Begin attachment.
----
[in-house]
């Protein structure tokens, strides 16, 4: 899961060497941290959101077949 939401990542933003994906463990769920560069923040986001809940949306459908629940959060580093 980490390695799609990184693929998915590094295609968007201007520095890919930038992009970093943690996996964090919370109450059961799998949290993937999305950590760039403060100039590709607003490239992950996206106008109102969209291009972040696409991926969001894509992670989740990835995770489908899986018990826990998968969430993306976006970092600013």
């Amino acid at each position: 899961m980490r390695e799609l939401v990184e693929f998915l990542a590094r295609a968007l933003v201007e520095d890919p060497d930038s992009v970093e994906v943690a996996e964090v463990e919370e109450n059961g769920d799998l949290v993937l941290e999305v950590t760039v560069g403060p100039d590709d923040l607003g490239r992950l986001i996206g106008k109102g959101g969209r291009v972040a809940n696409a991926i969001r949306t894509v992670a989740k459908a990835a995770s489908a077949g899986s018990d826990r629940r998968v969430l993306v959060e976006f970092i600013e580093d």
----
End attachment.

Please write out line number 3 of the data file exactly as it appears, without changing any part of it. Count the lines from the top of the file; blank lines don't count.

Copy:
């Amino acid at each position: 899961m980490r390695e799609l939401v990184e693929f998915l990542a590094r295609a968007l933003v201007e520095d890919p060497d930038s992009v970093e994906v943690a996996e964090v463990e919370e109450n059961g769920d799998l949290v993937l941290e999305v950590t760039v560069g403060p100039d590709d923040l607003g490239r992950l986001i996206g106008k109102g959101g969209r291009v972040a809940n696409a991926i969001r949306t894509v992670a989740k459908a990835a995770s489908a077949g899986s018990d826990r629940r998968v969430l993306v959060e976006f970092i600013e580093d």